Balloonland

stuff gets examined.

Libertarian Buddhists

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This combination of things puzzles and offends me. I’m pretty sure that one of the central points of the Buddha’s teachings is the commonality of suffering and everything that happens causes something else to happen. Being concerned about other’s well-being seems pretty deep in the philosophy. The required dependence of monastic followers on handouts (“Bhikkhu” appears to derive from an ancient word for “beggar”) points to either an expectation of benevolence between humans, or some really calculating opportunism if you must insist on the Buddha being a Libertarian. The tendency of Buddhist monasteries to take in the handicapped and unfortunate is also pretty telling.

I think where these types are getting confused is over the early Theravadin school, which emphasized individual enlightenment over trying to help others get enlightened. This school was largely due to the fact the average subsistence farmer of Asia at that point in history didn’t have time to understand the ins-and-outs of the Buddha’s teachings – Only a lucky few had the opportunity to muddle through it. This changed for better or worse somewhat when the more broad-appeal schools came into being and one could invest in the enlightenment of others – handy for busy farmers and merchants.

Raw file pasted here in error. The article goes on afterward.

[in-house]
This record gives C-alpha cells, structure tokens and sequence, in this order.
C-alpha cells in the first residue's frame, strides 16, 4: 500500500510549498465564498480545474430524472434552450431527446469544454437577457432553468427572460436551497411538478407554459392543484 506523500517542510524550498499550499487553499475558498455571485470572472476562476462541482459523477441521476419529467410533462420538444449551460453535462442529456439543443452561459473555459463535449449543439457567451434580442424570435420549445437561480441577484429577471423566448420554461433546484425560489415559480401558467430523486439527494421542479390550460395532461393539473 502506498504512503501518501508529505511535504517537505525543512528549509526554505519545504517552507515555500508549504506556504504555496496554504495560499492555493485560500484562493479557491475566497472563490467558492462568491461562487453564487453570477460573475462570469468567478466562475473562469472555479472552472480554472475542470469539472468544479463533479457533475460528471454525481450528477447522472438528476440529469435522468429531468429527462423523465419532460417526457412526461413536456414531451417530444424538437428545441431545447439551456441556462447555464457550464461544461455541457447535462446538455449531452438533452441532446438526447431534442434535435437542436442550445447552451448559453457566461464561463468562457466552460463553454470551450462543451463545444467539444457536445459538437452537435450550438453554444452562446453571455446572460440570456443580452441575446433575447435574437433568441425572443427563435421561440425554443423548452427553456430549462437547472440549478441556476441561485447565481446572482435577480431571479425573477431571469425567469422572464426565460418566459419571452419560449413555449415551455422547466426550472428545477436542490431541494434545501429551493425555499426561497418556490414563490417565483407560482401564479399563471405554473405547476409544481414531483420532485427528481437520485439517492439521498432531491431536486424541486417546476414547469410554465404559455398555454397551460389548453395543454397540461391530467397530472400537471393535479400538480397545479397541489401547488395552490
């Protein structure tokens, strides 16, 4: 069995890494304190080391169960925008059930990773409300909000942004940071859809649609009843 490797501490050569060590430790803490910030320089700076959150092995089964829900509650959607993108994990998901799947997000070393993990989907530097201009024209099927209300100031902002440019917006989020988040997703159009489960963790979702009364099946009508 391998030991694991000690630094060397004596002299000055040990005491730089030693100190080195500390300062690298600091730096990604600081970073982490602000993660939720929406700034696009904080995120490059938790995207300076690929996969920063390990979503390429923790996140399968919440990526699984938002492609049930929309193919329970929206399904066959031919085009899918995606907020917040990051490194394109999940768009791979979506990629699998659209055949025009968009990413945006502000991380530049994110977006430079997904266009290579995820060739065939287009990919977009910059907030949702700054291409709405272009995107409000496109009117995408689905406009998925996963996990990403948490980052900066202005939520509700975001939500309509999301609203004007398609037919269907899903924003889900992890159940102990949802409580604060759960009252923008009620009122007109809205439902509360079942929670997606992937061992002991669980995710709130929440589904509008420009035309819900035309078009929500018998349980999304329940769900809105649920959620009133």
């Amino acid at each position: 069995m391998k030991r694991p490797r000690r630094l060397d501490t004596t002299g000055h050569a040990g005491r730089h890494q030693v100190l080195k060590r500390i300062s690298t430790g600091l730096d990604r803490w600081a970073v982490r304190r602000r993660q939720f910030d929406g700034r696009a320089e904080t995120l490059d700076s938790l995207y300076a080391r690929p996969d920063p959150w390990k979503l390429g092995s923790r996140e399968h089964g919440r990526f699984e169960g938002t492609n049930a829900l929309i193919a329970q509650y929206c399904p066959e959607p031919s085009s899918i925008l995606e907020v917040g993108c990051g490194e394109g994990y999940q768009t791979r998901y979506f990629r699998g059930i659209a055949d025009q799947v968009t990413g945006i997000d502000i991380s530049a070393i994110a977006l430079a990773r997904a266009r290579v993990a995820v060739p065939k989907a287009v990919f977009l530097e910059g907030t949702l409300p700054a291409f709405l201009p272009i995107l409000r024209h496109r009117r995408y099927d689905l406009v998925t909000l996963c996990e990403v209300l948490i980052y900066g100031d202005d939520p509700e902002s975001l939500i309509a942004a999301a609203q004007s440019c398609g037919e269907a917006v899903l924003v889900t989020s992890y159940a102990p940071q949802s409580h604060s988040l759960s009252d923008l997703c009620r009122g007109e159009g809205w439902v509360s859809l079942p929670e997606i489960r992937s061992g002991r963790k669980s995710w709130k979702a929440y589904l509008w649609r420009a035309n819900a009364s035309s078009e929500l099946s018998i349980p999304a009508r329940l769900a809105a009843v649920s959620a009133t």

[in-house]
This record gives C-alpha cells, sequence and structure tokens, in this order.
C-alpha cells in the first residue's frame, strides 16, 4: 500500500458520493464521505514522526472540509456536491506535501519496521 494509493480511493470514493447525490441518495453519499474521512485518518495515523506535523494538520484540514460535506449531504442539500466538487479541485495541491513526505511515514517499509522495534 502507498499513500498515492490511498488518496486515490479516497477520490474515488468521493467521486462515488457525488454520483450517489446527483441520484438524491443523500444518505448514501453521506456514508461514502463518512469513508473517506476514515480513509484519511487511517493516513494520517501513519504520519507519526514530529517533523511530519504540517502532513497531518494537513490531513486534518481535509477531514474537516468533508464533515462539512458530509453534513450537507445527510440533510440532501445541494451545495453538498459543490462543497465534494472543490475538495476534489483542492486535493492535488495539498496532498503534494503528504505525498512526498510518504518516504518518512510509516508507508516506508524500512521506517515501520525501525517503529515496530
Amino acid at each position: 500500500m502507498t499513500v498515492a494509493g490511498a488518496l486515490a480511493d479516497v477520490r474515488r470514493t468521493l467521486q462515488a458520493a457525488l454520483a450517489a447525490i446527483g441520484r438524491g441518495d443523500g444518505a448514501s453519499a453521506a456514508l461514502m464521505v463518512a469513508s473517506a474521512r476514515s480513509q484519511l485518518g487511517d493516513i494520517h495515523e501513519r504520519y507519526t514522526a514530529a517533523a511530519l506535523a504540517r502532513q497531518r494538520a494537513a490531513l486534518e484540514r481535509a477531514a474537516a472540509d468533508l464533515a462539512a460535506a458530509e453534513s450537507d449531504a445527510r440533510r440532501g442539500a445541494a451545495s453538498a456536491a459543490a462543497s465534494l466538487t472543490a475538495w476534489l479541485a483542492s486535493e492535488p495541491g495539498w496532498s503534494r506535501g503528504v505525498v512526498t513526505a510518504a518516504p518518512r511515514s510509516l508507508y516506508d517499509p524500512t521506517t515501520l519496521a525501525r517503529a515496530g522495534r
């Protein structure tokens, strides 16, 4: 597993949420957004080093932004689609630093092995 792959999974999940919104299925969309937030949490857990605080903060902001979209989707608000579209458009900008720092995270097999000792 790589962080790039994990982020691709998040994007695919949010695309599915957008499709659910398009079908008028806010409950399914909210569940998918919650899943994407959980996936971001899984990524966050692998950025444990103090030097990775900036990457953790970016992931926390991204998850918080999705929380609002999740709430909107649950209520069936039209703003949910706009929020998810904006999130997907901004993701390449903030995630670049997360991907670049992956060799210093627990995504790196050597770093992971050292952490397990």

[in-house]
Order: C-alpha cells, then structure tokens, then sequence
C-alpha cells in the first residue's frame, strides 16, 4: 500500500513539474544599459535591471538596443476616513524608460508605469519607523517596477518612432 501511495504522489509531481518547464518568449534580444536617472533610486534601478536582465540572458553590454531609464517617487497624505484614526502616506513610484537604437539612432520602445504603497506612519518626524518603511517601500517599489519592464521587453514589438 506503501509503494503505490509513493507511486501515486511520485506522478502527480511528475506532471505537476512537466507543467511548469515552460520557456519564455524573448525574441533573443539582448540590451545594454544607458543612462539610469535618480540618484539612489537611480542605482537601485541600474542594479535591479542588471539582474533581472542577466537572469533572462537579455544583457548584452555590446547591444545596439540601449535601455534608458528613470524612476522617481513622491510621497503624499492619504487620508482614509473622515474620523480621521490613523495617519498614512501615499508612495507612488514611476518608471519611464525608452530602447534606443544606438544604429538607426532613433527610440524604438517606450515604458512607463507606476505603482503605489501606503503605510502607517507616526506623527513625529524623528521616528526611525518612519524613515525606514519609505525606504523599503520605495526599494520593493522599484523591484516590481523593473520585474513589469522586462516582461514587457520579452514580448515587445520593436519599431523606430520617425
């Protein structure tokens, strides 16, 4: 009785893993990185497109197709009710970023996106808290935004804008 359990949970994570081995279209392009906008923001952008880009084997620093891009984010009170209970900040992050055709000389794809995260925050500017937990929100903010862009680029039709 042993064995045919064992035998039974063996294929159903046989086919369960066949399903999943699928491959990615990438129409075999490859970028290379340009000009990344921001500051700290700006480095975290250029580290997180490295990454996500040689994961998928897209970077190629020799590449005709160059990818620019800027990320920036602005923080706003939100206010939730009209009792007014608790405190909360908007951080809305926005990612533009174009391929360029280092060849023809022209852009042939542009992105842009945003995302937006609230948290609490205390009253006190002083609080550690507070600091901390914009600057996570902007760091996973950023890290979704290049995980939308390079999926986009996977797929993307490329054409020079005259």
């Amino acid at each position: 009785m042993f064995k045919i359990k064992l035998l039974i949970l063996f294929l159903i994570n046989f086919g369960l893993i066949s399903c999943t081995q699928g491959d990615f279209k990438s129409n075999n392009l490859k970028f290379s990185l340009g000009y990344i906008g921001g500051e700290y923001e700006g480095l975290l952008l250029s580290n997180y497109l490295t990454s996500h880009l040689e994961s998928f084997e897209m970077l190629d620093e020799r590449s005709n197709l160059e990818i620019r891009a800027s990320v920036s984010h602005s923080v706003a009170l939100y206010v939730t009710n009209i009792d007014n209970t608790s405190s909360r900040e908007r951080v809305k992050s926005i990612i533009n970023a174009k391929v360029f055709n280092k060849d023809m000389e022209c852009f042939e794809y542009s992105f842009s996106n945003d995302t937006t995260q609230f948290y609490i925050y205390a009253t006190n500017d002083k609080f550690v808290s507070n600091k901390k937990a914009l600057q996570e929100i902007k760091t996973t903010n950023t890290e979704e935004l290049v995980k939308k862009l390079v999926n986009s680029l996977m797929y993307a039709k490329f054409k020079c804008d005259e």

They may also be getting confused over the large money-making aspect of Buddhism in the modern world, especially North America, but that’s an  unfortunate side-effect of our modern world where everything  has a dollar price tag, and spiritual undertakings (especially non-traditional North American ones, i.e.  Christianity) can’t expect any special treatment.

I suppose it’s also possible that some of them may be thinking left-wing Libertarianism, i.e.,  individuals or groups of organized individuals looking out for others in place of a government mandating care for strangers. This certainly would fit into the political world where Buddhism first emerged. However, most Libertarian Buddhists I’ve seen expand on their beliefs  seem to think the way any small-minded right-wing Libertarian thinks – that they are bullet-proof  paragons of Truth, and they’ve been victimized by an overbearing society that taxes them and gives nothing in return while enabling loafers, criminals, and artists who produce stuff they don’t understand.

The message I get from the Buddha’s teachings is this:  We’re all on a raft bound for oblivion (as far as we can tell).  It’s in the best interest of everyone on the raft to make sure all the passengers are as comfortable as possible.  Your personal concerns are small and very common, and as temporary as you are.  Please get over the perception of self-importance and focus on the task at hand.

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Written by balloonhed

January 14, 2011 at 3:19 pm

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